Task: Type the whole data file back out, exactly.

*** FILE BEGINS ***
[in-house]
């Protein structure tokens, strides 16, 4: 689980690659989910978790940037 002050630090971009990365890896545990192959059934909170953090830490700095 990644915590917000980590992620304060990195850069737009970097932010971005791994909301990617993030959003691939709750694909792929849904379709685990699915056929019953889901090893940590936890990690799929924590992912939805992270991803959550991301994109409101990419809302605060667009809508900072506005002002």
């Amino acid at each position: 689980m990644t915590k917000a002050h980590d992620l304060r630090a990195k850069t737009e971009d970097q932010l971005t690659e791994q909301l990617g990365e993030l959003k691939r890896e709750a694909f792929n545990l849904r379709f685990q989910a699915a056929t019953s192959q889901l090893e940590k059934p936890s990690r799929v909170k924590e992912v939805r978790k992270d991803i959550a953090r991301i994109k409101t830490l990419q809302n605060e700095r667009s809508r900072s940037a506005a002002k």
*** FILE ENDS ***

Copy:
[in-house]
């Protein structure tokens, strides 16, 4: 689980690659989910978790940037 002050630090971009990365890896545990192959059934909170953090830490700095 990644915590917000980590992620304060990195850069737009970097932010971005791994909301990617993030959003691939709750694909792929849904379709685990699915056929019953889901090893940590936890990690799929924590992912939805992270991803959550991301994109409101990419809302605060667009809508900072506005002002």
């Amino acid at each position: 689980m990644t915590k917000a002050h980590d992620l304060r630090a990195k850069t737009e971009d970097q932010l971005t690659e791994q909301l990617g990365e993030l959003k691939r890896e709750a694909f792929n545990l849904r379709f685990q989910a699915a056929t019953s192959q889901l090893e940590k059934p936890s990690r799929v909170k924590e992912v939805r978790k992270d991803i959550a953090r991301i994109k409101t830490l990419q809302n605060e700095r667009s809508r900072s940037a506005a002002k």